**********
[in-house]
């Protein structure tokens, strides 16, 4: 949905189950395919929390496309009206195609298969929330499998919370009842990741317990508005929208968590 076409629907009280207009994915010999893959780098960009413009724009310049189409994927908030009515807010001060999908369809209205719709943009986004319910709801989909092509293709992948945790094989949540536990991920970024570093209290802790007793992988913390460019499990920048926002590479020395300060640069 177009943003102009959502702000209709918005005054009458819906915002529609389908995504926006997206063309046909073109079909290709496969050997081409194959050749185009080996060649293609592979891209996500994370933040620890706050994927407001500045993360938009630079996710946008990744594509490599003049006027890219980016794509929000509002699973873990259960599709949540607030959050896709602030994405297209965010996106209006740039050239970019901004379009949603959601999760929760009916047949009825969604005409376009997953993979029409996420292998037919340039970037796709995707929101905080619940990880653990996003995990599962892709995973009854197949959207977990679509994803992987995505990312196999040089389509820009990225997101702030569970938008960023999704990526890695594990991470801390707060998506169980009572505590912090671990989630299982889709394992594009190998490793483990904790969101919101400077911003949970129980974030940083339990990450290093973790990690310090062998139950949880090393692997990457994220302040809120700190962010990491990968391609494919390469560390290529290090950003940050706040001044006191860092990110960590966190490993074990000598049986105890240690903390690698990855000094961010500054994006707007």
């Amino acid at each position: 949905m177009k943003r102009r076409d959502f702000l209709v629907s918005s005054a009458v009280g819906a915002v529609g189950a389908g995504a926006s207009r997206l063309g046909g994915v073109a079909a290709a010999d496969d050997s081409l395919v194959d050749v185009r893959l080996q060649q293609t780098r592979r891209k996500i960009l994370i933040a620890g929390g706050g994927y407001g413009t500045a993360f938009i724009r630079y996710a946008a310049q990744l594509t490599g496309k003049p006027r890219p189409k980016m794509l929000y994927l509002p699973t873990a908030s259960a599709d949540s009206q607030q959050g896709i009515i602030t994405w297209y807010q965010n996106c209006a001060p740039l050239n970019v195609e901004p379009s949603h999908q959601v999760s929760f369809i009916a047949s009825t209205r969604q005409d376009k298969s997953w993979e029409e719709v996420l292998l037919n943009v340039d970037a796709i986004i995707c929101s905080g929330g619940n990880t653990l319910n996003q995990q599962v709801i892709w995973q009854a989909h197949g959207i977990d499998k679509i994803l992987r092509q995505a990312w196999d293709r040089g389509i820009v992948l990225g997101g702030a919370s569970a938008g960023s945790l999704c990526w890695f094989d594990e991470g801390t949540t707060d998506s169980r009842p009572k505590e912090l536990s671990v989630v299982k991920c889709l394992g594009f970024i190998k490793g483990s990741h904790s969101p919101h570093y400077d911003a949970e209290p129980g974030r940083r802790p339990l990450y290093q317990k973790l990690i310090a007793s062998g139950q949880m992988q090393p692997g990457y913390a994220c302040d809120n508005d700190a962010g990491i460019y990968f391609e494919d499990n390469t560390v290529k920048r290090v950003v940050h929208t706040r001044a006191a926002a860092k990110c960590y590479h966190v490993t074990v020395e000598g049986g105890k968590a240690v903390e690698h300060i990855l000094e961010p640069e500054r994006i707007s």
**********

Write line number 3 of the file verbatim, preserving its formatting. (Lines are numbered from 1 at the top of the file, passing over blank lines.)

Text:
């Amino acid at each position: 949905m177009k943003r102009r076409d959502f702000l209709v629907s918005s005054a009458v009280g819906a915002v529609g189950a389908g995504a926006s207009r997206l063309g046909g994915v073109a079909a290709a010999d496969d050997s081409l395919v194959d050749v185009r893959l080996q060649q293609t780098r592979r891209k996500i960009l994370i933040a620890g929390g706050g994927y407001g413009t500045a993360f938009i724009r630079y996710a946008a310049q990744l594509t490599g496309k003049p006027r890219p189409k980016m794509l929000y994927l509002p699973t873990a908030s259960a599709d949540s009206q607030q959050g896709i009515i602030t994405w297209y807010q965010n996106c209006a001060p740039l050239n970019v195609e901004p379009s949603h999908q959601v999760s929760f369809i009916a047949s009825t209205r969604q005409d376009k298969s997953w993979e029409e719709v996420l292998l037919n943009v340039d970037a796709i986004i995707c929101s905080g929330g619940n990880t653990l319910n996003q995990q599962v709801i892709w995973q009854a989909h197949g959207i977990d499998k679509i994803l992987r092509q995505a990312w196999d293709r040089g389509i820009v992948l990225g997101g702030a919370s569970a938008g960023s945790l999704c990526w890695f094989d594990e991470g801390t949540t707060d998506s169980r009842p009572k505590e912090l536990s671990v989630v299982k991920c889709l394992g594009f970024i190998k490793g483990s990741h904790s969101p919101h570093y400077d911003a949970e209290p129980g974030r940083r802790p339990l990450y290093q317990k973790l990690i310090a007793s062998g139950q949880m992988q090393p692997g990457y913390a994220c302040d809120n508005d700190a962010g990491i460019y990968f391609e494919d499990n390469t560390v290529k920048r290090v950003v940050h929208t706040r001044a006191a926002a860092k990110c960590y590479h966190v490993t074990v020395e000598g049986g105890k968590a240690v903390e690698h300060i990855l000094e961010p640069e500054r994006i707007s």